What is the Best Skin Care Routine for Dry Skin?

In order to get the most out of a routine, you need products that are designed for your skin type. Therefore, it’s important to know whether or not you have dry or oily skin. If you have dry skin, here are some products that you should be looking for:

  • Hydrating cleanser - this product will leave your skin feeling clean and hydrated
  • Hydrating toner - toners will provide an added boost of hydration
  • Chemical exfoliant - a chemical exfoliant removes dead skin cells from dry skin
  • Hydrating serum - it’s recommended that you begin using serums in your 30s as serums replenish the skin
  • Eye cream - the area under your skin is especially prone to dryness, which makes taking care of it extremely important

If you have oily skin, it’s best that you avoid these products, as they may be detrimental. 

What is the Best Skin Care for Acne-Prone Skin?

Acne can ruin our self-confidence, leaving us self-conscious and afraid to leave the house. Much like dry and oily skin, acne-prone skin will require its own unique products. Here are some ingredients to look for if you have acne-prone skin:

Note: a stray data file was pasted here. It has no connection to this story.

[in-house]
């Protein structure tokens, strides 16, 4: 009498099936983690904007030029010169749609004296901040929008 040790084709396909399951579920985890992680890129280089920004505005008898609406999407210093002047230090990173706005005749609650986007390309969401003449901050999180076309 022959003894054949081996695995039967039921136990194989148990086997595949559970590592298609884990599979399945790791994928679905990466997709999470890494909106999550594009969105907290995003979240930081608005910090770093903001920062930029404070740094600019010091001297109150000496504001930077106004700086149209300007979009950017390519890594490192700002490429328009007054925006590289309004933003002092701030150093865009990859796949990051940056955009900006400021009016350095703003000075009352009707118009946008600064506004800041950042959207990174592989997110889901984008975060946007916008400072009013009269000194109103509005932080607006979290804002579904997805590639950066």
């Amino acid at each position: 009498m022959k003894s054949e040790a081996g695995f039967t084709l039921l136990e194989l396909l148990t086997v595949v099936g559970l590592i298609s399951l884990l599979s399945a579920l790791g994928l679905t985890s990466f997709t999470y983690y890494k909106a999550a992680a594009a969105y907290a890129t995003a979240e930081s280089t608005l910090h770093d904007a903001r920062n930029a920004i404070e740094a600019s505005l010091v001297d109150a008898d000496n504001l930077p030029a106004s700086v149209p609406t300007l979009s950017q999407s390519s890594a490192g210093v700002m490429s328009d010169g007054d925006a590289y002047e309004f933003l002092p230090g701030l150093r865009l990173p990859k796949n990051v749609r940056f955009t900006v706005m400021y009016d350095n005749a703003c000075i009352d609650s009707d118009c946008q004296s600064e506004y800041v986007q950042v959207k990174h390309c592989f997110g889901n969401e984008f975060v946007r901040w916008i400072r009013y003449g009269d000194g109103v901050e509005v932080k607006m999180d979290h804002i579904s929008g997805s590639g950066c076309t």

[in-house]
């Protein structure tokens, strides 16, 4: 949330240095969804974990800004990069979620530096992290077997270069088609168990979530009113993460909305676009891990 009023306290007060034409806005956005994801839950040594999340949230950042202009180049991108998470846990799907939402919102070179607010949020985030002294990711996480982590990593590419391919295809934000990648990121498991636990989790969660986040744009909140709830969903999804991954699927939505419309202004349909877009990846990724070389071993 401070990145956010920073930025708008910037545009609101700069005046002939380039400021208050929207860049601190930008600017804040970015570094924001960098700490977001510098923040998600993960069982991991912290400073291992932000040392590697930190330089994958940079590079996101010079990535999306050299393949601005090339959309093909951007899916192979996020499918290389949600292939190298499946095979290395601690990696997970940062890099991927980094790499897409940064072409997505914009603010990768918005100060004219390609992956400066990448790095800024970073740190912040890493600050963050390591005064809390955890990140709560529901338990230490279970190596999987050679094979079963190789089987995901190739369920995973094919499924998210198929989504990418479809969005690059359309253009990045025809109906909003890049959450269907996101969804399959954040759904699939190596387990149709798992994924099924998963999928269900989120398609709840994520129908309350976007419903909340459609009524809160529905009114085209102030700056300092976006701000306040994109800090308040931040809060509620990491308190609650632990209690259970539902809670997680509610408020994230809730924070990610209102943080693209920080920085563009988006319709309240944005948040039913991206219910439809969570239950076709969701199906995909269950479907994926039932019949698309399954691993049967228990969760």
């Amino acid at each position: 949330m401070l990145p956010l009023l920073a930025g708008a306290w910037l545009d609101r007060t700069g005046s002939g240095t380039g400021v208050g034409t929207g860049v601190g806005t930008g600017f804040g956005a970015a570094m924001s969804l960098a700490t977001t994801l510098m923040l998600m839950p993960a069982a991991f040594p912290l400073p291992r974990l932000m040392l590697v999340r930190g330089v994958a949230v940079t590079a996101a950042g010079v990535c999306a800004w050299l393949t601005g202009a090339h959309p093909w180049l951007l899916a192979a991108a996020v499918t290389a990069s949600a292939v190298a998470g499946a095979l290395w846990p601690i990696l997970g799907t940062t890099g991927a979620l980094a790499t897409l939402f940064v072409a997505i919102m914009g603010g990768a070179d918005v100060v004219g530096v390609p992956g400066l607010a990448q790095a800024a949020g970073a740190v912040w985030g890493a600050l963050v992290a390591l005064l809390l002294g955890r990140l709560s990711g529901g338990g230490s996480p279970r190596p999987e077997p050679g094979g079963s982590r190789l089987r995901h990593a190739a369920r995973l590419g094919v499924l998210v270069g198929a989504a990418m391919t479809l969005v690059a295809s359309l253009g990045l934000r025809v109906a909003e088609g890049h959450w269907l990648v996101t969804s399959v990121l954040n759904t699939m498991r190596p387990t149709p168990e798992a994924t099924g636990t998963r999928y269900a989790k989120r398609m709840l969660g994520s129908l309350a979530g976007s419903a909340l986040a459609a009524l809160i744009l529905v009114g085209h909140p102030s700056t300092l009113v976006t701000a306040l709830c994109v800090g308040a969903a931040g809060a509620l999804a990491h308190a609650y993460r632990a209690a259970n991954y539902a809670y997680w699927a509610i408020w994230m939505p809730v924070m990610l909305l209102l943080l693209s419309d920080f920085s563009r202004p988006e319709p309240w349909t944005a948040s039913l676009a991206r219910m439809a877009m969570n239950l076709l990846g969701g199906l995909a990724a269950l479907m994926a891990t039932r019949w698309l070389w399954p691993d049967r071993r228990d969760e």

• Salicylic (sally-sill-ick) acid - helps prevent pores from being clogged
  • Benzoyl peroxide- kills bacteria that contribute to acne
  • Adapalene (Uh-day-puh-leen) - regulates skin cell turnover to keep pores free of oil and inflammation

Products with these ingredients will give your skin the acne-relief that you’re looking for. 

What Age Should You Start Using Toner?

It’s very important that you take care of your skin as you get older. However, that doesn’t mean that you shouldn’t take care of your skin. In fact, dermatologists recommend that children as young as two years old should be practicing safe skincare. Here is a recommended timeline:

  • 2-5 years old - At this age, it’s important to teach children the importance of washing their hands and face. Only use gentle wash and lightweight lotion
  • 6-9 years old - This is around the time children should be introduced to facial skincare routines. Only use a gentle facial cleanser